Everyone contributed for the A's on Tuesday against the Cleveland Indians, including Coco Crisp — seen here earlier this month. (Stan Olszewski/Special to S.F. Examiner)

Sean Manaea finds rhythm, Athletics dominate Cleveland

OAKLAND — After Sean Manaea struck out Francisco Lindor to end the sixth inning, the Cleveland Indians’ shortstop flung his bat to the ground in disgust.

That was the kind of effect the left-hander had on the visitors on Tuesday night, as he struck out eight in the 9-1 rout.

“Everything about today was just free and easy,” the Oakland Athletics’ starter explained. “I just had that confidence and that free and easy motion. It just all came together.”

While Manaea held the Indians to one run on three hits in seven innings of work, another promising rookie — Ryon Healy — enjoyed a big night at the plate.

Before the beatdown, manager Bob Melvin had admitted that he didn’t know much about Healy when the the 24-year-old arrived on the first day of the second half.

The third baseman, who began the year in Double-A, had only received a couple of at bats during big league spring training.

Since joining the A’s, Healy has done nothing but impress his new boss.

“Getting to know him a little bit more, he’s a pretty tenacious guy,” Melvin said. “And he wants to take advantage of this opportunity and he wants to be here to stay.”

Against Cleveland, Healy went 3-for-4 with a pair of doubles to extend his hitting streak to 10 games. Healy is batting .421 (16-for-38) during that stretch.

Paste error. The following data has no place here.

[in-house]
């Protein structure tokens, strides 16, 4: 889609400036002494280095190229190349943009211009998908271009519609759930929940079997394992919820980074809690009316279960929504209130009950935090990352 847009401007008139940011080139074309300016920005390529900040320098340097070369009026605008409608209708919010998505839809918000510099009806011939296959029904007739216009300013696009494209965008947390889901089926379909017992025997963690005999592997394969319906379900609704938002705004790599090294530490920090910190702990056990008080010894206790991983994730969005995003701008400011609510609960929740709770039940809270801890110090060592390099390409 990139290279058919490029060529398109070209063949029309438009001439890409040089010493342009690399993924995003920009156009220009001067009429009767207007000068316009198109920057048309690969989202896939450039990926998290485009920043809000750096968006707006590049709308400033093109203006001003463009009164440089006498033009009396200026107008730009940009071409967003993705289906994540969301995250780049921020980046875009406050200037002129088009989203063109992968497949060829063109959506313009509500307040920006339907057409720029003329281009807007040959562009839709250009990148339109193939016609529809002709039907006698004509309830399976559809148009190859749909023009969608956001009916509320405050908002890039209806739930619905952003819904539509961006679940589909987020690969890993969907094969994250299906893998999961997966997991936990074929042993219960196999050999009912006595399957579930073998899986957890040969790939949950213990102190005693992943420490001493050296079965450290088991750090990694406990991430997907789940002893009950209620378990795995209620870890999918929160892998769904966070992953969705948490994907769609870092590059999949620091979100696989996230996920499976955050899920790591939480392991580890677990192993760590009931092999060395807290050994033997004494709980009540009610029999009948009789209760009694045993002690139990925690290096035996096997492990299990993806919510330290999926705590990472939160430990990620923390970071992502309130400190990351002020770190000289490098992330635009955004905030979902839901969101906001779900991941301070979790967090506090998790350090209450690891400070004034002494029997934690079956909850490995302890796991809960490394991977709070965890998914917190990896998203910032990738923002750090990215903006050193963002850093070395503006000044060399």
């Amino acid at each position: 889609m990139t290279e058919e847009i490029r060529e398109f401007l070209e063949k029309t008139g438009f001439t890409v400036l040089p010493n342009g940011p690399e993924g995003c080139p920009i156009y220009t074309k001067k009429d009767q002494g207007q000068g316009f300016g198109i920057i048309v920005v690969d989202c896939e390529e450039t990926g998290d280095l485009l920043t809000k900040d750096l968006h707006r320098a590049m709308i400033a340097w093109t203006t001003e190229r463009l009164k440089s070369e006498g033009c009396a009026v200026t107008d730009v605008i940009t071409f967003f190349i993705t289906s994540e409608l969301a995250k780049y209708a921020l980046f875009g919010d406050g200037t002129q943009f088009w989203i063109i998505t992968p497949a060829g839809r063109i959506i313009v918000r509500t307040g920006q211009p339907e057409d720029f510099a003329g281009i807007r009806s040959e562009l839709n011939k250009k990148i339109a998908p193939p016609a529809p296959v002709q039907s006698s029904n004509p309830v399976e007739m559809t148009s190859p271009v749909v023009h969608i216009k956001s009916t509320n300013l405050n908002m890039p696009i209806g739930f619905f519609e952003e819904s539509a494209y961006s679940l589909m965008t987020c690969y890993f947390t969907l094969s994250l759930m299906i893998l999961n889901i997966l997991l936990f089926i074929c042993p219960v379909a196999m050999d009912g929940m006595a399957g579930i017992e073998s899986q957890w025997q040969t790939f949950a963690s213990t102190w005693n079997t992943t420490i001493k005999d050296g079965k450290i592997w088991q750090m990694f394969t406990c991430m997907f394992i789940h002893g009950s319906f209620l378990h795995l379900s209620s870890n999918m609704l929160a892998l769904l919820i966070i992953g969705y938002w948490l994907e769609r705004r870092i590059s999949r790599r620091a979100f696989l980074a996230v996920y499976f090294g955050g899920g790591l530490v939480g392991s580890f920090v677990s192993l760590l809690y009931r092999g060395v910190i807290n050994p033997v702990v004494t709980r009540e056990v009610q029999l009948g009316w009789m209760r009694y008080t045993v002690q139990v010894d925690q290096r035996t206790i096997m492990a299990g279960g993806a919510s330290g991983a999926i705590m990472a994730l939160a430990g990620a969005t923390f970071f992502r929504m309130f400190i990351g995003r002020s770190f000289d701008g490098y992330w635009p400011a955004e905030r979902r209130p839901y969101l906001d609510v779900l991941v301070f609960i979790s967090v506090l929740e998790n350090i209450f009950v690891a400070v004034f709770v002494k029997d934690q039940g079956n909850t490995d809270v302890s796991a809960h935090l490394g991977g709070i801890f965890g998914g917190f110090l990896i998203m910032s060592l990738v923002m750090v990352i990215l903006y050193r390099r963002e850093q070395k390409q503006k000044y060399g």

“Healy’s a guy that almost seems like a veteran now,” Melvin said of the right-handed hitter, who was one of six players in Tuesday night’s lineup who began the season in the minors.

Khris Davis — one of the actual veterans — staked Manaea to a 3-0 advantage in the first, hammering his 33rd homer into the right-field bleachers. With that three-run shot, Davis has now hit as many long balls as any A’s player since 2008.

The homer also provided Manaea with some rare support. Entering the night, the offense had produced just 14 runs in the lefty’s last eight outings.

“It’s huge. The offense did a really amazing job,” Manaea said. “Just having that three-run lead in the first — going out to the second — I can kind of not relax, but just go and attack hitters.”

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